Asian equities are cheap on our valuation models. We have previously shown the attractive Price to Book levels of Asian equities and how historically they have signalled a buying opportunity. Chart 3 shows valuations across a number of different measures and it is clear Asian equities are almost as cheap as they were during the 2008 crisis (in the chart green signifies cheap).
Chart 3: Asian Equity Valuation Models
Source: Bloomberg 2015
So Asian equities receive a big tick for valuations, but momentum remains poor. In our research models we look at both short and long term momentum and both still score negative for Asian equities. Although they are cheap, negative signals in momentum suggest Asian equities may get cheaper.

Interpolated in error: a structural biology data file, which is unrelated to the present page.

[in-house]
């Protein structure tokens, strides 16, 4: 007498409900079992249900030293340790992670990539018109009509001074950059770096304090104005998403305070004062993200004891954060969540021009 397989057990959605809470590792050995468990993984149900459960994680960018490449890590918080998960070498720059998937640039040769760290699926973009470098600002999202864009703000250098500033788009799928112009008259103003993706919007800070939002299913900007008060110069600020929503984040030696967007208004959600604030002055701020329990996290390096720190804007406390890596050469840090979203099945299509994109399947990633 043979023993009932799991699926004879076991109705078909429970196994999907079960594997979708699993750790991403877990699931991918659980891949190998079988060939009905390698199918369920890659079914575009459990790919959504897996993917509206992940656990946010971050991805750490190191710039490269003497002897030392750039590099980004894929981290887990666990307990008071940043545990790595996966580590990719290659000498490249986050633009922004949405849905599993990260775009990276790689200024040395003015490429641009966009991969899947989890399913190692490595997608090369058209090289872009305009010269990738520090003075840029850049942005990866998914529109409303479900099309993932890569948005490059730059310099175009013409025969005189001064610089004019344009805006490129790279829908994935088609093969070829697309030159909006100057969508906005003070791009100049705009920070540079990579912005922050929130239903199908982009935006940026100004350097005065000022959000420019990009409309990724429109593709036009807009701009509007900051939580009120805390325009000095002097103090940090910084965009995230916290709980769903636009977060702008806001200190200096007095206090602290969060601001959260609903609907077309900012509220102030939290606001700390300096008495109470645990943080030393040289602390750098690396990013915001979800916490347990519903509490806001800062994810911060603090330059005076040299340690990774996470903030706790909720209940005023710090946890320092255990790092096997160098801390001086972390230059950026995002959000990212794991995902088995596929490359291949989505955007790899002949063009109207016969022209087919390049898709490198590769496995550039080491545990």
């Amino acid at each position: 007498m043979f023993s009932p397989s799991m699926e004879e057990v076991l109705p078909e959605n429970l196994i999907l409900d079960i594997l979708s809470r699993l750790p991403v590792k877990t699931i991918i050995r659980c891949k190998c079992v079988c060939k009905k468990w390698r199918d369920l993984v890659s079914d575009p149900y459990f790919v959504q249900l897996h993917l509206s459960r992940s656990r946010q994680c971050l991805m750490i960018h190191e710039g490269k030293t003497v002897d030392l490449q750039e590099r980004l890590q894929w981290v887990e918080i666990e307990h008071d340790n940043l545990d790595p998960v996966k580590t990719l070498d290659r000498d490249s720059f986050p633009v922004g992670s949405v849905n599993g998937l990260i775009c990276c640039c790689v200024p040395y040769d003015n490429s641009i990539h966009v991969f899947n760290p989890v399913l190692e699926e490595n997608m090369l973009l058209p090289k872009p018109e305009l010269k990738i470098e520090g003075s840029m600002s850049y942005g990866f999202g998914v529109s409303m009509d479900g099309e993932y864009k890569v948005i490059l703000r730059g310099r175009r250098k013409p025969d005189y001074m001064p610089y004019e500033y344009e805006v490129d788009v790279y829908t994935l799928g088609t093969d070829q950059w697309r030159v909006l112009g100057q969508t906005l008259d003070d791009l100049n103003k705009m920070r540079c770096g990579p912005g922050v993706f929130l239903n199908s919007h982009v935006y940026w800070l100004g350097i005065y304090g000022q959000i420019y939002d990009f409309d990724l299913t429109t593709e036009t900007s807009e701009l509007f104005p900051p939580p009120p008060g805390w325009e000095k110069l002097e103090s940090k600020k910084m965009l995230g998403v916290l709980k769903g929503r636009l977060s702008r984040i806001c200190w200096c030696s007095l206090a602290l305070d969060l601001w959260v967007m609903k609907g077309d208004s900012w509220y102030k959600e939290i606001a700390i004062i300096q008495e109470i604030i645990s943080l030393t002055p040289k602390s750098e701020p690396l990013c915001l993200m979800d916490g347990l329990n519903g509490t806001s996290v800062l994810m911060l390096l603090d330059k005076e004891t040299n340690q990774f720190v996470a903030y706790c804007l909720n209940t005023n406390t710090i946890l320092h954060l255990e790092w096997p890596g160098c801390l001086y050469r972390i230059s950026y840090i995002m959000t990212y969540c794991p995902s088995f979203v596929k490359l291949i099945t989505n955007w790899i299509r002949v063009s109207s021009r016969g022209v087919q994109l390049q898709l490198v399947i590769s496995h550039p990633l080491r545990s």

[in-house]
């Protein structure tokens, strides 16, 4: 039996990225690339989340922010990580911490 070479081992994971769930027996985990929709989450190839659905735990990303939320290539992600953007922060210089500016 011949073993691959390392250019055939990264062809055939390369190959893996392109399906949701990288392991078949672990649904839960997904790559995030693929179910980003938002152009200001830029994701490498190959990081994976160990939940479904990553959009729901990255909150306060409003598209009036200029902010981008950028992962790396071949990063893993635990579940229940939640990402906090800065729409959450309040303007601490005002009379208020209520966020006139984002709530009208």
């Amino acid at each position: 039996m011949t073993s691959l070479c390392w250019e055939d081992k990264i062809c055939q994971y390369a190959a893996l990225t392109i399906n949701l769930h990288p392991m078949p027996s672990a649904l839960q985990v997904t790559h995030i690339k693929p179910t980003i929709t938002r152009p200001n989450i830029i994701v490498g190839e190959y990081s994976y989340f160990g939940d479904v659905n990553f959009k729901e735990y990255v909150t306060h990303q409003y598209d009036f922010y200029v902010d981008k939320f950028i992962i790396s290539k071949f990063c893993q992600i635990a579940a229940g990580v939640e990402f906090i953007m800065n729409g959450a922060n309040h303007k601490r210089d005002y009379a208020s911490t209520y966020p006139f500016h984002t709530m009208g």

We have discussed in previous editions the macro tailwinds for Asia of easing monetary policy, fiscal reform and the benefits of cheaper oil as an energy consumer. This would generally be enough to score well on macro outlook. Our view is tempered by two key issues:
- the liquidity issues being faced by corporate borrowers struggling with the rising borrowing costs associated with a stronger USD and increasing US interest rates
- the deteriorating earnings momentum displayed by Asian companies
Chart 4 shows the momentum of earnings expectations for Asian companies. If we focus on the last few bars on the right, it is evident expectations are steadily decreasing. This is partly a reflection of the debt challenges facing Asian companies, but also highlights the tougher operating environment where aggregate demand across the majority of economies is slowing.
Chart 4: Asian Equities Earnings Momentum
Source: Bloomberg 2015